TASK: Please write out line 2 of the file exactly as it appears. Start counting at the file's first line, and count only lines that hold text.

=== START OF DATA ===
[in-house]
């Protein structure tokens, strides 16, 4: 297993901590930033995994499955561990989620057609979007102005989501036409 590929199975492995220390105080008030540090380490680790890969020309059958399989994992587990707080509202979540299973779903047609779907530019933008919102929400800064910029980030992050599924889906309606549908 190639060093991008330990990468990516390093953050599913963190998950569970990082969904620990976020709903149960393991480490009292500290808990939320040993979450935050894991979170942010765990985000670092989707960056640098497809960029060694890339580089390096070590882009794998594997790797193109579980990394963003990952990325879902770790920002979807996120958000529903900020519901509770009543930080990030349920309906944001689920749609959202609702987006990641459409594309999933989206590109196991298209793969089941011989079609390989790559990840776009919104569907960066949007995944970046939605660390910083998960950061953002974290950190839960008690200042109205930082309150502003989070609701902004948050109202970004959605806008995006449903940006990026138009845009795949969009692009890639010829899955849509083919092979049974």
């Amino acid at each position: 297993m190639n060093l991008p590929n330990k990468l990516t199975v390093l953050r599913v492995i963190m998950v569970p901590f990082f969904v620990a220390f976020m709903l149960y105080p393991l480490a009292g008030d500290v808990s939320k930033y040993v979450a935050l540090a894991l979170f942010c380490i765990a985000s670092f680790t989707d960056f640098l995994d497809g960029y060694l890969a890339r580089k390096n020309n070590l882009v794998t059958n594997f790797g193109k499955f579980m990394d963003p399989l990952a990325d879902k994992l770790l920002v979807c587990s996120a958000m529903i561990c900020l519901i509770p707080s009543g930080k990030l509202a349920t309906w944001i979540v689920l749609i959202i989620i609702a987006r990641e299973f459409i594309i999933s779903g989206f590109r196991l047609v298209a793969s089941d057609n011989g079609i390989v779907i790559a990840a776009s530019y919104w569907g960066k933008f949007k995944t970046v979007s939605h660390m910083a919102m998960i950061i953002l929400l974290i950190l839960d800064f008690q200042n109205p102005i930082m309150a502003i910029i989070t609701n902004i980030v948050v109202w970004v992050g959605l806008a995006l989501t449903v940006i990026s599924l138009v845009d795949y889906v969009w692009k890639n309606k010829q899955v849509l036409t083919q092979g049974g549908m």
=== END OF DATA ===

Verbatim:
């Protein structure tokens, strides 16, 4: 297993901590930033995994499955561990989620057609979007102005989501036409 590929199975492995220390105080008030540090380490680790890969020309059958399989994992587990707080509202979540299973779903047609779907530019933008919102929400800064910029980030992050599924889906309606549908 190639060093991008330990990468990516390093953050599913963190998950569970990082969904620990976020709903149960393991480490009292500290808990939320040993979450935050894991979170942010765990985000670092989707960056640098497809960029060694890339580089390096070590882009794998594997790797193109579980990394963003990952990325879902770790920002979807996120958000529903900020519901509770009543930080990030349920309906944001689920749609959202609702987006990641459409594309999933989206590109196991298209793969089941011989079609390989790559990840776009919104569907960066949007995944970046939605660390910083998960950061953002974290950190839960008690200042109205930082309150502003989070609701902004948050109202970004959605806008995006449903940006990026138009845009795949969009692009890639010829899955849509083919092979049974």